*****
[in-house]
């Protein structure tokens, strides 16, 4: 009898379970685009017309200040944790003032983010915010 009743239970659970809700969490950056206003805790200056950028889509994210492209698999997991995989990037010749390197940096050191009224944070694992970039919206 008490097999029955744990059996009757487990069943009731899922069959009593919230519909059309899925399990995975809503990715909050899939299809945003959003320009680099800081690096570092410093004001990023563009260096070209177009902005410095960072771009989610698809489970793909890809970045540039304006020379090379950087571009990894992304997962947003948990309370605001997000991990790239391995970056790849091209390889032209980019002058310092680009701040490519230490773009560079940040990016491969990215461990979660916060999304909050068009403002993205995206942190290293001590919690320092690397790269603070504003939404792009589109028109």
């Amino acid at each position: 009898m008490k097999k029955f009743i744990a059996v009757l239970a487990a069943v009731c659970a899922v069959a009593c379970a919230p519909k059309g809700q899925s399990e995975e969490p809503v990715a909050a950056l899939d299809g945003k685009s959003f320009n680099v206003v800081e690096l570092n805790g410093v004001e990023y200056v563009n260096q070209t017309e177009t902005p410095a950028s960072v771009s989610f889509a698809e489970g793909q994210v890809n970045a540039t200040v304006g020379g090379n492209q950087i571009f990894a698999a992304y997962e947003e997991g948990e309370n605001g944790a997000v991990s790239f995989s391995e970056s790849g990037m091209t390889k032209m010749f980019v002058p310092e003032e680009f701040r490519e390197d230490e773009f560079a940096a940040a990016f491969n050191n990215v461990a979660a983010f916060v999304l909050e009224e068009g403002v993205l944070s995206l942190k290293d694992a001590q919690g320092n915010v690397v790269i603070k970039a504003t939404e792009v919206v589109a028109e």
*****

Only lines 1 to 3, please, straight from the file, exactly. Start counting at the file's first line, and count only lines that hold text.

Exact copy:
[in-house]
């Protein structure tokens, strides 16, 4: 009898379970685009017309200040944790003032983010915010 009743239970659970809700969490950056206003805790200056950028889509994210492209698999997991995989990037010749390197940096050191009224944070694992970039919206 008490097999029955744990059996009757487990069943009731899922069959009593919230519909059309899925399990995975809503990715909050899939299809945003959003320009680099800081690096570092410093004001990023563009260096070209177009902005410095960072771009989610698809489970793909890809970045540039304006020379090379950087571009990894992304997962947003948990309370605001997000991990790239391995970056790849091209390889032209980019002058310092680009701040490519230490773009560079940040990016491969990215461990979660916060999304909050068009403002993205995206942190290293001590919690320092690397790269603070504003939404792009589109028109």
């Amino acid at each position: 009898m008490k097999k029955f009743i744990a059996v009757l239970a487990a069943v009731c659970a899922v069959a009593c379970a919230p519909k059309g809700q899925s399990e995975e969490p809503v990715a909050a950056l899939d299809g945003k685009s959003f320009n680099v206003v800081e690096l570092n805790g410093v004001e990023y200056v563009n260096q070209t017309e177009t902005p410095a950028s960072v771009s989610f889509a698809e489970g793909q994210v890809n970045a540039t200040v304006g020379g090379n492209q950087i571009f990894a698999a992304y997962e947003e997991g948990e309370n605001g944790a997000v991990s790239f995989s391995e970056s790849g990037m091209t390889k032209m010749f980019v002058p310092e003032e680009f701040r490519e390197d230490e773009f560079a940096a940040a990016f491969n050191n990215v461990a979660a983010f916060v999304l909050e009224e068009g403002v993205l944070s995206l942190k290293d694992a001590q919690g320092n915010v690397v790269i603070k970039a504003t939404e792009v919206v589109a028109e």